Seemingly to show support for the severity of the state’s economic situation, the Pennsylvania State Education Association (PSEA) is encouraging its local teacher union members to consider Gov. Corbett’s request for a one-year pay freeze in the following press release.
Could this be the answer to school district problems? Whether it is the possibility of furlough and school voucher legislation or the current anti-union sentiment that is sweeping the country, I think we should view this as a positive message from PSEA. Do we know how much revenue would be saved by with a one-year pay freeze in TESD?
PSEA President responds to Governor’s call for a one-year pay freeze
PSEA President Jim Testerman released a March 16 statement responding to Gov. Tom Corbett’s call for school employees to consider a one-year pay freeze.
Testerman released the following statement:
“The education professionals in the Pennsylvania State Education Association have been willing to be good public partners and tackle tough issues before, and we’re willing to do it again.
“We hope to prevent a $1 billion cut in state education funding, but we also realize that tough economic times have hit many of our public school districts.
“We have serious concerns about some of Gov. Corbett’s proposals, but we want to do our part to ensure that our students’ education does not suffer as a result of the worst recession since the Depression.
“As part of his budget proposal, the governor requested that education employees accept a one-year pay freeze. The governor stated that this decision is ‘determined at a local level and arrived at by contract and collective bargaining.’ As president of the Pennsylvania State Education Association, I concur.
“I encourage PSEA members to seriously consider this request.
“Today, I sent a letter to the presidents of all PSEA locals. I encouraged them to enter into discussions with their school boards about a pay freeze or other cost-saving measures to maintain class sizes and academic programs. In some communities our members have recently agreed to economic concessions to maintain class sizes and academic programs. Their contribution must also be recognized.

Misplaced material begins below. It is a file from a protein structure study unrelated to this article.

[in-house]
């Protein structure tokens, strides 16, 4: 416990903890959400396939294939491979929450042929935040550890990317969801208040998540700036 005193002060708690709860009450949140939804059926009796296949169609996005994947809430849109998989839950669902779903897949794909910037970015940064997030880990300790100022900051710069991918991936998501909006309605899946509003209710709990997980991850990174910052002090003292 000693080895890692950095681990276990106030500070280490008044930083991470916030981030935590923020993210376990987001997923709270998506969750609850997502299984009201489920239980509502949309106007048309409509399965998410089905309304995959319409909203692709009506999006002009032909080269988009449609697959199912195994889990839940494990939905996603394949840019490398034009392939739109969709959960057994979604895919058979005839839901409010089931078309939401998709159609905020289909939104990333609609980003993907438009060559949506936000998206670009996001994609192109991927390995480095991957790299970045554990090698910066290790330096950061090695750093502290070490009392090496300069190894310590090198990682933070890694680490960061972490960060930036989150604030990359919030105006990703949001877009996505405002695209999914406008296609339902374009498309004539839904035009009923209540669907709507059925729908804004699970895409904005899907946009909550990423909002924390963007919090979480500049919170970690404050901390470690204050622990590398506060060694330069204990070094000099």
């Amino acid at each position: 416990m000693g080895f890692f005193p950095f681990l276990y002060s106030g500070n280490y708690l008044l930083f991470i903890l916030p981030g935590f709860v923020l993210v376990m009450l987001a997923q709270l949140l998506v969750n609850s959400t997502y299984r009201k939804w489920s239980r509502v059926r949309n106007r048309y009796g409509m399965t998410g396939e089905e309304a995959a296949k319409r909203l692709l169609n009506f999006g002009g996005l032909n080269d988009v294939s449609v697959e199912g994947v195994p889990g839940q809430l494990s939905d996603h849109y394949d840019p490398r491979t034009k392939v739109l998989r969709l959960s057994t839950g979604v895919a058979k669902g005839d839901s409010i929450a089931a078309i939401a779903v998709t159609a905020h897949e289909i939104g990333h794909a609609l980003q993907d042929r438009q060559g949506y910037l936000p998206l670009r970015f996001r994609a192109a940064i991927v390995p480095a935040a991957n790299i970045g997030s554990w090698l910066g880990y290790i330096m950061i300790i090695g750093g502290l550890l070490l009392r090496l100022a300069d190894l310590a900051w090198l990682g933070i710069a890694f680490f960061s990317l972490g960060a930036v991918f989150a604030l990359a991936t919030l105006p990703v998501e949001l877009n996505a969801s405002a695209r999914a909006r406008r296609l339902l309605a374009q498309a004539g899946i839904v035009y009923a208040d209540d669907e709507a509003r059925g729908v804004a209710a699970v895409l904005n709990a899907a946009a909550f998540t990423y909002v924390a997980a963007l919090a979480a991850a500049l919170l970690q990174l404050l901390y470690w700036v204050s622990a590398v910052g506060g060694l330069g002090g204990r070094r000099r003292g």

“Such cooperation can help to preserve the academic gains made in Pennsylvania’s public schools over the last decade.
“Our scores on National Assessment of Educational Progress, the ‘Nation’s Report Card,’ are among the country’s best. Our students showed progress in all academic subjects and grade levels. And seven of 10 graduates are going on to higher education.
“We need public partners to join us in our effort to advocate for our public schools. PSEA calls on parents, caregivers, and community leaders to ask legislators to prevent the cuts to school funding. A pay freeze alone will not be enough to preserve the programs our students need to succeed in the future.
“Despite the difficult economy, we must remember that students only get one chance at a quality education. Pennsylvanians must not permit this recession to rob our children of the opportunity public education provides to prepare them for a better future.
“Pennsylvania’s schools are among the best in the nation. PSEA remains steadfast in its commitment to provide a quality education to the 1.8 million children who attend our public schools.”